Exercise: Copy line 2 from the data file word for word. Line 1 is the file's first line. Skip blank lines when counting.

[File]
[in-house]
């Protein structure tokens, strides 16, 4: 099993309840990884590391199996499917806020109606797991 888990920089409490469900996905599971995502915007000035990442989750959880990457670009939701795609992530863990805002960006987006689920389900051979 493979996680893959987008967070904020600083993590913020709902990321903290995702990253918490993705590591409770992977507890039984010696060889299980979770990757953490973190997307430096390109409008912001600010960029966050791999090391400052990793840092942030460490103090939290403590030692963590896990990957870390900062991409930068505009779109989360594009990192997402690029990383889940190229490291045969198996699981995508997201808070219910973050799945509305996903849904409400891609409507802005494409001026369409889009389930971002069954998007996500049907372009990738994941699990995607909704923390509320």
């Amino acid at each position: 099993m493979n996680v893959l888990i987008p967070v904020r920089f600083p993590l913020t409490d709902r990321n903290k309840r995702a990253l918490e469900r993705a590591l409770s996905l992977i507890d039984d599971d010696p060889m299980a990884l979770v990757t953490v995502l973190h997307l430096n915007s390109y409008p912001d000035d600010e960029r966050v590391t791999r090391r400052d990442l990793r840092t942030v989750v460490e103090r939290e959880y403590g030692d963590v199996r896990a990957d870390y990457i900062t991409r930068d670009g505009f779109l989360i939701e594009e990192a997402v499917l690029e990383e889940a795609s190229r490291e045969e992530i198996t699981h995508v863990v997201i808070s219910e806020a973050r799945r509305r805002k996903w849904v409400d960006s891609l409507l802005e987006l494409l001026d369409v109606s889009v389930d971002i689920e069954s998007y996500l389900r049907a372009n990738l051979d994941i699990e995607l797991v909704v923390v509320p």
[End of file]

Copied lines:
């Protein structure tokens, strides 16, 4: 099993309840990884590391199996499917806020109606797991 888990920089409490469900996905599971995502915007000035990442989750959880990457670009939701795609992530863990805002960006987006689920389900051979 493979996680893959987008967070904020600083993590913020709902990321903290995702990253918490993705590591409770992977507890039984010696060889299980979770990757953490973190997307430096390109409008912001600010960029966050791999090391400052990793840092942030460490103090939290403590030692963590896990990957870390900062991409930068505009779109989360594009990192997402690029990383889940190229490291045969198996699981995508997201808070219910973050799945509305996903849904409400891609409507802005494409001026369409889009389930971002069954998007996500049907372009990738994941699990995607909704923390509320």